What is Cloud Computing

Remember the time, when we used to carry those important documents and files in external storage devices like USB-drive or hard drives and always was afraid of losing them in the back of our mind?

Or every time you want to watch a movie on a Friday night, you need to download the movie by searching it online for hours or need to borrow it from your friend or in worst case scenario buy the CD ($$$) from the store.

Not a great time to remember, right? and now for the documents, just upload them on Google Drive, Dropbox, One Drive, or iCloud and they can be accessed from anywhere. And after the arrival of Netflix, you just need to make popcorn to enjoy your favourite movie on Friday night. These innovations have made our life so easy, but have you ever thought, how it’s possible? how we are able to access the data just over the internet without storing them on our device? The answer is Cloud Computing.

Cloud computing is the technology that allows users to store and access the data to and from remote locations which are data centres in most cases where you just pay for what you use and you do not need to worry about provisioning or managing them.

According to one of the biggest cloud providers Amazon, Cloud computing is the on-demand delivery of IT resources over the Internet with pay-as-you-go pricing. Instead of buying, owning, and maintaining physical data centres and servers, you can access technology services, such as computing power, storage, and databases, on an as-needed basis from a cloud provider like Amazon Web Services (AWS).

Currently, any service out there allowing users to access their data without storing them physically on their device is using cloud computing. (i.e., Netflix, amazon prime, iCloud, Spotify, YouTube, Google photos, PlayStation, Xbox, etc.)

Amazon Web Services (AWS), Google, and Microsoft have the highest market share in the cloud industry following by companies like IBM, Alibaba, Salesforce, and Oracle.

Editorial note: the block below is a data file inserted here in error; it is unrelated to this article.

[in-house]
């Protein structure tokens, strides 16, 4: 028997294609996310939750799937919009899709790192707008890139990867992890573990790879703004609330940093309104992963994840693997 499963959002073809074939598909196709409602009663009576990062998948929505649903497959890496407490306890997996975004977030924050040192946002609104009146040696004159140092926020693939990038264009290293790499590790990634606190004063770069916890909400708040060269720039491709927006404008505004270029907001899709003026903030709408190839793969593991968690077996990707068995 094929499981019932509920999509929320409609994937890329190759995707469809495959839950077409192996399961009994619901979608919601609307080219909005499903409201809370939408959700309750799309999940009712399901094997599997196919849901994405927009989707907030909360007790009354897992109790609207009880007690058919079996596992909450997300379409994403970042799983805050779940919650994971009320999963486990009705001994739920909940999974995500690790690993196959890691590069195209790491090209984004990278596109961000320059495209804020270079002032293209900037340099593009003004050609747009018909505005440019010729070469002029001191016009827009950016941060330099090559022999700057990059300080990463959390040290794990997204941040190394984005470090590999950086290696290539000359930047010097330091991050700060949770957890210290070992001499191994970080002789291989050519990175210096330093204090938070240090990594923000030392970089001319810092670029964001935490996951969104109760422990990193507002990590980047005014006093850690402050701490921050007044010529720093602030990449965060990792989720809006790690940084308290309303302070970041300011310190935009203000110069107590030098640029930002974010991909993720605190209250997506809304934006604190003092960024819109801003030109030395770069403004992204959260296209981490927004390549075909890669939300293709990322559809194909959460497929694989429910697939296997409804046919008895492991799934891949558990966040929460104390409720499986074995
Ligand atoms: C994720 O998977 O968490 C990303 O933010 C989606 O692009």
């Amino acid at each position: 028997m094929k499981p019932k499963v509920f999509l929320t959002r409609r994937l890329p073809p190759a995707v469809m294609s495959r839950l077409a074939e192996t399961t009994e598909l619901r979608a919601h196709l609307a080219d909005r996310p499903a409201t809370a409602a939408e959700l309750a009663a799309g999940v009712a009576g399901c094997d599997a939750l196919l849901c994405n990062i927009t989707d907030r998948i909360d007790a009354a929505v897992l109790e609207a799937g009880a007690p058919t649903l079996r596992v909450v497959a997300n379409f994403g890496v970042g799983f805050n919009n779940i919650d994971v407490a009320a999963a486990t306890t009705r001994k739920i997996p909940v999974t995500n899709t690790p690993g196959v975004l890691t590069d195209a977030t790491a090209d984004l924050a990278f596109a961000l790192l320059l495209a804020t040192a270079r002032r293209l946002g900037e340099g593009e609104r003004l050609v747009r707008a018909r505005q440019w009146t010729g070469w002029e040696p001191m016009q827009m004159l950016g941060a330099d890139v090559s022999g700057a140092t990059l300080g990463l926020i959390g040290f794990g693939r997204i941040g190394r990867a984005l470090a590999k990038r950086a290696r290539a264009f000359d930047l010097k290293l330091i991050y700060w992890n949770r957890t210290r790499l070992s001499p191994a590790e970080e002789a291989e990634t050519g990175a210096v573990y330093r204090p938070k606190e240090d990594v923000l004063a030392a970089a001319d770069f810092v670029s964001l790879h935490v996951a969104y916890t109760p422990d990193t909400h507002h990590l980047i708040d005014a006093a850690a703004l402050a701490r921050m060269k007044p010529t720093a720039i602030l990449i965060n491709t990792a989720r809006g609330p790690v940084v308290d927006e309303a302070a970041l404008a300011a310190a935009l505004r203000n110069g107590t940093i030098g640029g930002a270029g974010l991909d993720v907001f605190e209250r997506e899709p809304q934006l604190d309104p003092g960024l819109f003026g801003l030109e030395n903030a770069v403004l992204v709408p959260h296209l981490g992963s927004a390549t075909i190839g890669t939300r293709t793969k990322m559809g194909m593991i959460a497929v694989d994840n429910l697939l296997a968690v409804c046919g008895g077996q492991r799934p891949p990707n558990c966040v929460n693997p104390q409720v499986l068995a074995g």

Type of Clouds

Public Cloud

Public clouds are the most pervasive and well-known cloud computing model. All the resources needed to run the infrastructure – servers, storage, networking components, and supporting software – are owned and managed by the third-party provider and accessed by your users over the Internet via a web browser. Examples of public clouds are Amazon Web Services, Microsoft Azure, and Google Cloud Platform.

Private Cloud

A private cloud is a computing infrastructure devoted to use by a single organization. It can be housed at your own data center facility or at that of a third-party service provider. The defining characteristic is that the IT resources are run and maintained on a private network for your use alone.

Unlike public clouds, a private cloud is not shared with anyone else. This makes customization and regulatory compliance easier to manage, which is why private clouds are often utilized by financial institutions, government agencies, and heavily regulated industries that need to exercise a high degree of control over their workloads

Hybrid Cloud

A hybrid cloud is basically a combination of both private and public clouds where your resources are shared between both. Confidential operations like financial reporting can be run on a private cloud. High-volume, less sensitive workloads like web-based email – or even temporary workloads such as development and test – can run on a public cloud. A hybrid cloud strategy enables the organization to meet its technical and business objectives more cost-efficiently and effectively than it could with either a public or private cloud alone.

Which one is best for me?

There is no right or wrong choice here and it totally depends on your requirement and the nature of the data. In the private cloud, you get more security and more control over the operations but at the same time the cost is high, and you need resources to maintain the infrastructure. In the public cloud, you don’t get a hold of the devices, but the cost is low, and you pay for what you use. At the same time, you can manage everything with the help of a small team, and no need to worry about maintaining the infrastructure under the hood.

Hybrid cloud optimizes the overall cloud investment while leveraging the advantages of both public and private cloud models.

Fun fact:

Netflix has most of its infrastructure on the cloud and Netflix AWS cost at $9.6 million per month in 2019


Netflix revealed it would spend over $1 billion on “streaming services and cloud computing costs” through 2023. That would average Netflix’s AWS cloud services costs at over $27.78 million per month.

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